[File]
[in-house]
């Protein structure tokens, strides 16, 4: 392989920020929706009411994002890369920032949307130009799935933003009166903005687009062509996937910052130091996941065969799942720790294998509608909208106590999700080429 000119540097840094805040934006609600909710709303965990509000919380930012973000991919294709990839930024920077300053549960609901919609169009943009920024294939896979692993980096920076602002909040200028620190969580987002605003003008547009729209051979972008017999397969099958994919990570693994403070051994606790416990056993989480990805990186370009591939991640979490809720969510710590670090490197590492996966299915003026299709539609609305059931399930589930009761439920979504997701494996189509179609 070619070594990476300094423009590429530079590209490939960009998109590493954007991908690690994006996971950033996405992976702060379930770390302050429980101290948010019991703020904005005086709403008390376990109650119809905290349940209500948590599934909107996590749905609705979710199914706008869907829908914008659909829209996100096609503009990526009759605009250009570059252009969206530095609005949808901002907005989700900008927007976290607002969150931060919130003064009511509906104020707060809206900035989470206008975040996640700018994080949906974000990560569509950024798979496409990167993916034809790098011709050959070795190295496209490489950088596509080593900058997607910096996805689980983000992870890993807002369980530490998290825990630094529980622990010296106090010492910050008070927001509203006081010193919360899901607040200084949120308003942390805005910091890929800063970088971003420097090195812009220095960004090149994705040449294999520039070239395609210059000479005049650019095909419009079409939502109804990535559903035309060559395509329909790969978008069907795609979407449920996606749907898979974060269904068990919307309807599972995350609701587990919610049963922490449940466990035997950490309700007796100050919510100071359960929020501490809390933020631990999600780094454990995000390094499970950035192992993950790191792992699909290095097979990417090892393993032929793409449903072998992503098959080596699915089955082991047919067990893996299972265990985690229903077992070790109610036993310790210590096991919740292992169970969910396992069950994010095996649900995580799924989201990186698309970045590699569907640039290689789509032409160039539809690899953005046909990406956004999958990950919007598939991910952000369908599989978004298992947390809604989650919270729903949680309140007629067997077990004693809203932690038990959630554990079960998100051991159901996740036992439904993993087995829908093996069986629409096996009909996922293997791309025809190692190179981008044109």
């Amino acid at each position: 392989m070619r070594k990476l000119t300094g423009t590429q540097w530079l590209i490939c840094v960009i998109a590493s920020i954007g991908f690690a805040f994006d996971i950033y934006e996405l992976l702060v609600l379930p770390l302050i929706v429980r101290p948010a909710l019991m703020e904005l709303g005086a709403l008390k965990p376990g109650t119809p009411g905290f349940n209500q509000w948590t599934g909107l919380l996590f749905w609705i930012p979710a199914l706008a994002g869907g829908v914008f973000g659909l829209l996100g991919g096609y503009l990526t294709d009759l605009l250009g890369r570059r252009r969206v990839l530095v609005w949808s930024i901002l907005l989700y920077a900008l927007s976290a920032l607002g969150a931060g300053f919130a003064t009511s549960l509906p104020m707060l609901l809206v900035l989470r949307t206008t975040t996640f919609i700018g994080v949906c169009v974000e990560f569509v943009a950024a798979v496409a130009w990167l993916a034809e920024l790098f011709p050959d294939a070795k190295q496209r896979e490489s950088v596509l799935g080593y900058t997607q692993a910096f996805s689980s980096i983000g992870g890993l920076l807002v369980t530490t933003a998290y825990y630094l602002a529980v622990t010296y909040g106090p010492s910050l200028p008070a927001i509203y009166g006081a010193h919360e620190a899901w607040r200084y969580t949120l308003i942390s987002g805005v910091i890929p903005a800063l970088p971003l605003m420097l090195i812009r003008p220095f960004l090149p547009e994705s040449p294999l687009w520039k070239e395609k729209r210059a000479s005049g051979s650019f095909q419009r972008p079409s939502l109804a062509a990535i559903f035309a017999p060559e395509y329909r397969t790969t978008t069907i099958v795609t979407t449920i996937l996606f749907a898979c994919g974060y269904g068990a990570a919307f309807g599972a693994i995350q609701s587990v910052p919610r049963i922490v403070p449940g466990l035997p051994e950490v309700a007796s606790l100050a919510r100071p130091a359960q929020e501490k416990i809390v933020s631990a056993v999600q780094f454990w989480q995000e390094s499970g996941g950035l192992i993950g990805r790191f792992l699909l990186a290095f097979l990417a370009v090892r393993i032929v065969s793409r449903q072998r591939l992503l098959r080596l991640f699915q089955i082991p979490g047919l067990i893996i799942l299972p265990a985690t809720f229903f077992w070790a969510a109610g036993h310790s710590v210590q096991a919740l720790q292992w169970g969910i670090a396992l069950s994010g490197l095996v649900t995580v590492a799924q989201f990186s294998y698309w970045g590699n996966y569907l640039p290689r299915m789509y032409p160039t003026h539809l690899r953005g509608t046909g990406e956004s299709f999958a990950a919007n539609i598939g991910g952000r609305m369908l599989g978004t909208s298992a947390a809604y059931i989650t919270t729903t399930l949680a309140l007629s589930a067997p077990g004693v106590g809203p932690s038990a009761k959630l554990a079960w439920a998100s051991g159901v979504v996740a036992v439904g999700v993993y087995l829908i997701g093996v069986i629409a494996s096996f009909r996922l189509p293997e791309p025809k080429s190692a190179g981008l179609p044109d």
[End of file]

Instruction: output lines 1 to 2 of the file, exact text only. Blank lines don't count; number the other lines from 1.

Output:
[in-house]
């Protein structure tokens, strides 16, 4: 392989920020929706009411994002890369920032949307130009799935933003009166903005687009062509996937910052130091996941065969799942720790294998509608909208106590999700080429 000119540097840094805040934006609600909710709303965990509000919380930012973000991919294709990839930024920077300053549960609901919609169009943009920024294939896979692993980096920076602002909040200028620190969580987002605003003008547009729209051979972008017999397969099958994919990570693994403070051994606790416990056993989480990805990186370009591939991640979490809720969510710590670090490197590492996966299915003026299709539609609305059931399930589930009761439920979504997701494996189509179609 070619070594990476300094423009590429530079590209490939960009998109590493954007991908690690994006996971950033996405992976702060379930770390302050429980101290948010019991703020904005005086709403008390376990109650119809905290349940209500948590599934909107996590749905609705979710199914706008869907829908914008659909829209996100096609503009990526009759605009250009570059252009969206530095609005949808901002907005989700900008927007976290607002969150931060919130003064009511509906104020707060809206900035989470206008975040996640700018994080949906974000990560569509950024798979496409990167993916034809790098011709050959070795190295496209490489950088596509080593900058997607910096996805689980983000992870890993807002369980530490998290825990630094529980622990010296106090010492910050008070927001509203006081010193919360899901607040200084949120308003942390805005910091890929800063970088971003420097090195812009220095960004090149994705040449294999520039070239395609210059000479005049650019095909419009079409939502109804990535559903035309060559395509329909790969978008069907795609979407449920996606749907898979974060269904068990919307309807599972995350609701587990919610049963922490449940466990035997950490309700007796100050919510100071359960929020501490809390933020631990999600780094454990995000390094499970950035192992993950790191792992699909290095097979990417090892393993032929793409449903072998992503098959080596699915089955082991047919067990893996299972265990985690229903077992070790109610036993310790210590096991919740292992169970969910396992069950994010095996649900995580799924989201990186698309970045590699569907640039290689789509032409160039539809690899953005046909990406956004999958990950919007598939991910952000369908599989978004298992947390809604989650919270729903949680309140007629067997077990004693809203932690038990959630554990079960998100051991159901996740036992439904993993087995829908093996069986629409096996009909996922293997791309025809190692190179981008044109």